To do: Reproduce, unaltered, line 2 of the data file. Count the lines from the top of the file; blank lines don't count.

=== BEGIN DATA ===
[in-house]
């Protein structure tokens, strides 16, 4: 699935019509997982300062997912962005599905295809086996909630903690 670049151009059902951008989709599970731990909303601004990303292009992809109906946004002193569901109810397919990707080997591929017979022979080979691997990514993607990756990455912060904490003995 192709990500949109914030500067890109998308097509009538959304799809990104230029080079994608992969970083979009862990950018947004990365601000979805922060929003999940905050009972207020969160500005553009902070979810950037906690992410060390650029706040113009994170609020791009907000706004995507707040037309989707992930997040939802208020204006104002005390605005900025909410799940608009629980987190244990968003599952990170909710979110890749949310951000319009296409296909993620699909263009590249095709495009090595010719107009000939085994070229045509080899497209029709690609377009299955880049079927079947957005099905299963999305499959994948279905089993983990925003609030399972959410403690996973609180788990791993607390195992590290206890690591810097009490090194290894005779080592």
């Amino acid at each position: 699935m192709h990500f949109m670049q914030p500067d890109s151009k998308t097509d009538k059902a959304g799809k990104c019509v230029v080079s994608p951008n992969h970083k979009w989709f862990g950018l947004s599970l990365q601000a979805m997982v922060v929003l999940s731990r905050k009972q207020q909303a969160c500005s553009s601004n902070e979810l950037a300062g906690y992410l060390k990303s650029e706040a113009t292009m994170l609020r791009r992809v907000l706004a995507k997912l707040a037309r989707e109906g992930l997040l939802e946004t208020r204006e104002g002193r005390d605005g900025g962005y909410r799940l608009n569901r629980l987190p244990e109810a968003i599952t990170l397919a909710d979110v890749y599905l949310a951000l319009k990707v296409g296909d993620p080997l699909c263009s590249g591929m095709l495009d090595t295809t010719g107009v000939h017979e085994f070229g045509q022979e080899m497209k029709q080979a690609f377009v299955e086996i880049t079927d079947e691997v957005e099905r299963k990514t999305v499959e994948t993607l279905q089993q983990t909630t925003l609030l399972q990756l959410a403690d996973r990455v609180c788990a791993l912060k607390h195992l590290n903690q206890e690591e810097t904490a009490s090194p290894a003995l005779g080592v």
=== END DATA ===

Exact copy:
């Protein structure tokens, strides 16, 4: 699935019509997982300062997912962005599905295809086996909630903690 670049151009059902951008989709599970731990909303601004990303292009992809109906946004002193569901109810397919990707080997591929017979022979080979691997990514993607990756990455912060904490003995 192709990500949109914030500067890109998308097509009538959304799809990104230029080079994608992969970083979009862990950018947004990365601000979805922060929003999940905050009972207020969160500005553009902070979810950037906690992410060390650029706040113009994170609020791009907000706004995507707040037309989707992930997040939802208020204006104002005390605005900025909410799940608009629980987190244990968003599952990170909710979110890749949310951000319009296409296909993620699909263009590249095709495009090595010719107009000939085994070229045509080899497209029709690609377009299955880049079927079947957005099905299963999305499959994948279905089993983990925003609030399972959410403690996973609180788990791993607390195992590290206890690591810097009490090194290894005779080592």